The purpose of this study was to examine regional
cerebral blood flow using positron emission tomography
(PET) during the performance of tasks related to visual
confrontation naming. Ten healthy, young participants were
scanned twice in each of 5 conditions; blood flow was measured
using standard PET [15O]-water technology.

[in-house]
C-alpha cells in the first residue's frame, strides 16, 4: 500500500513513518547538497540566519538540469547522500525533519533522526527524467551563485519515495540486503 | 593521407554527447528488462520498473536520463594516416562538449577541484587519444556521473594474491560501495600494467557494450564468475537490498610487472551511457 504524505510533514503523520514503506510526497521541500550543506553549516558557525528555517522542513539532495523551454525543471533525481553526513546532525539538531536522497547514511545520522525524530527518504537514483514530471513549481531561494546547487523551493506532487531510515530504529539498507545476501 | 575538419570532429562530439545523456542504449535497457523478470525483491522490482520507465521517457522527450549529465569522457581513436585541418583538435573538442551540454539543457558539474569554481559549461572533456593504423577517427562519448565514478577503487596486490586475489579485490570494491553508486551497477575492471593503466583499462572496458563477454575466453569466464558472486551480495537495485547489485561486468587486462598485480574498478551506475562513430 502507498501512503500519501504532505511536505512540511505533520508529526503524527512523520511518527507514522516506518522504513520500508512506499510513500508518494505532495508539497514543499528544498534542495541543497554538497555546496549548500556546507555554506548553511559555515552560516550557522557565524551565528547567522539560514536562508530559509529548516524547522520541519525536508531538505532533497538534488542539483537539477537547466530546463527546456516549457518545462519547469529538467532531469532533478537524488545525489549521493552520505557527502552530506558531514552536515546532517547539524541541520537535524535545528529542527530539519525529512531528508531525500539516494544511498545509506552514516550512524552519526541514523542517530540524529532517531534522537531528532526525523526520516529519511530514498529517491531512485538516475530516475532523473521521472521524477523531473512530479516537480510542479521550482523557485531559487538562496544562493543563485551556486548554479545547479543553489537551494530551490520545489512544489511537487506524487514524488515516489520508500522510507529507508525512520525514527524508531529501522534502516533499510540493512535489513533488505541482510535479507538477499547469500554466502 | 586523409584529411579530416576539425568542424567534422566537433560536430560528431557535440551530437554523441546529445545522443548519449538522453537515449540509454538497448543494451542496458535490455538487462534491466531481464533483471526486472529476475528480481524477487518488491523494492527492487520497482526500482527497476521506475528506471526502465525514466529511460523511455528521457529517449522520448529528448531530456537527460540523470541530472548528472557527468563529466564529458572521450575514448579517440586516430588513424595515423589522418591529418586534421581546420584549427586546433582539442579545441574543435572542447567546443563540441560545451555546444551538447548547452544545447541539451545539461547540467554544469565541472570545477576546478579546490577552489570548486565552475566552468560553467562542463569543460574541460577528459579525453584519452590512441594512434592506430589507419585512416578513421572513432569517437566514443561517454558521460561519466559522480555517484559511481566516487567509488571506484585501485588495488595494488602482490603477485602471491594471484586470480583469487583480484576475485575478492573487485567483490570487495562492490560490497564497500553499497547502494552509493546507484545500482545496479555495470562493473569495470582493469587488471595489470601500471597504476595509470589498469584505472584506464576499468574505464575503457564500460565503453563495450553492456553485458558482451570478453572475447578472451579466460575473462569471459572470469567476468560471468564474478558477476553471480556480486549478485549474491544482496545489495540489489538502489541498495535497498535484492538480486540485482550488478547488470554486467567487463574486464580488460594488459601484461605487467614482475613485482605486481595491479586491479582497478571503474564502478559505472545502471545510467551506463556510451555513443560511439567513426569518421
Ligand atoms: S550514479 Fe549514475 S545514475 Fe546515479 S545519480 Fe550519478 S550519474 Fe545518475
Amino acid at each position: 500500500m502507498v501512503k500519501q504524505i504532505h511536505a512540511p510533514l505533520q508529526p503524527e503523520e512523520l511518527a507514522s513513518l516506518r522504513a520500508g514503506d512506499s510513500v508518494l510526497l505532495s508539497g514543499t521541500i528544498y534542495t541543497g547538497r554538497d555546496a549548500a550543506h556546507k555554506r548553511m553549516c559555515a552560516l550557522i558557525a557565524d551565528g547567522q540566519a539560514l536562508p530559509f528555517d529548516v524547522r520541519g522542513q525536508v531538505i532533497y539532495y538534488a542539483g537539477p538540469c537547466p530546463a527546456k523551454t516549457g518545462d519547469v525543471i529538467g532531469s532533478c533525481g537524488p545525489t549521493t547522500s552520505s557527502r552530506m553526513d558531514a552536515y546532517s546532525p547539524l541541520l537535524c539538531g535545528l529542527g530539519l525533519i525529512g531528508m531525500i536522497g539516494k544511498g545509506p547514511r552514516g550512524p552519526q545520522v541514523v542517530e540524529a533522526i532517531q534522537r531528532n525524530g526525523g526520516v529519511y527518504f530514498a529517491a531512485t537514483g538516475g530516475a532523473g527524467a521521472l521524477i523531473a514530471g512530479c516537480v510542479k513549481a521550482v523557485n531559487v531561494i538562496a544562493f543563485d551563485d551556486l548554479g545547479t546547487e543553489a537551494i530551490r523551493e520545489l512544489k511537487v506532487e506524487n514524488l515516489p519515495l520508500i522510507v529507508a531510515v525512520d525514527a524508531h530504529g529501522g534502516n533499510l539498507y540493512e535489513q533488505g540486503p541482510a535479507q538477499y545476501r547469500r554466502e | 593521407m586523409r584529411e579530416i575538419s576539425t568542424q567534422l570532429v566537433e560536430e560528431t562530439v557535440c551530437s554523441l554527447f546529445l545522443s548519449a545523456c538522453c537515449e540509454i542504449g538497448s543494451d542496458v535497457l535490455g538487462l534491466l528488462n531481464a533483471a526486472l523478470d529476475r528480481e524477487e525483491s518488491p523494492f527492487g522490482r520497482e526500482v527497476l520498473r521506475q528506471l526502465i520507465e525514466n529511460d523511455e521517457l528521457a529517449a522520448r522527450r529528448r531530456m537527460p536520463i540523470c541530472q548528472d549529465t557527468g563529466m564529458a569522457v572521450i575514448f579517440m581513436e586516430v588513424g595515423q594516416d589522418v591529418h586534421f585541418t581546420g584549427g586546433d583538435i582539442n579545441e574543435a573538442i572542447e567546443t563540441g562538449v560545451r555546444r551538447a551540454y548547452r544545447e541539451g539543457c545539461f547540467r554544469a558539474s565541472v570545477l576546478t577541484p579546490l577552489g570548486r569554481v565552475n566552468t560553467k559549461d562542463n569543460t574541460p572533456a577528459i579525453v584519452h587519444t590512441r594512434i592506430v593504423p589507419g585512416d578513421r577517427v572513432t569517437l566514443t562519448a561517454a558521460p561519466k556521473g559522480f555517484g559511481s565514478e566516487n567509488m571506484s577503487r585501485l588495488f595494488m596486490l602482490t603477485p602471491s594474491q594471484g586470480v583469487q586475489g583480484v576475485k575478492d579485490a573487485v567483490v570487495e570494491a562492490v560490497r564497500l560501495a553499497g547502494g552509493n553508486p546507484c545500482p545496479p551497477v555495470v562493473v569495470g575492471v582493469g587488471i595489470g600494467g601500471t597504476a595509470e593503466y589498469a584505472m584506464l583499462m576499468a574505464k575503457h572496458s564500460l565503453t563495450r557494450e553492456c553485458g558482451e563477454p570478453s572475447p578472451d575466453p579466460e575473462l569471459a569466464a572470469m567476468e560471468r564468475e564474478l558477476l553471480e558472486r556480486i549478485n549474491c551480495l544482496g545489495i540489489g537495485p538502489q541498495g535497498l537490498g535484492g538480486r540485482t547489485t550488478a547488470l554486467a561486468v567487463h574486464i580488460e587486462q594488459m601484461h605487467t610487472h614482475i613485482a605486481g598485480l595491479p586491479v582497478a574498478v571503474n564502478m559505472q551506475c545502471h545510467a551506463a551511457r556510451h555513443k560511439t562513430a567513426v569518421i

Two major findings have replicated previous studies. First,
the naming of visually presented objects, whether covert
or overt, requires a region of the left inferior cortex
including the fusiform gyrus. Second, during overt naming,
there is an increase in activity in the inferior or frontal
cortex and insula as a consequence of generating speech
code. These data are consistent with other studies demonstrating
the importance of the inferior temporal regions for semantic
processing, and the frontal cortex for word form generation.
(JINS, 1998, 4, 160–166.)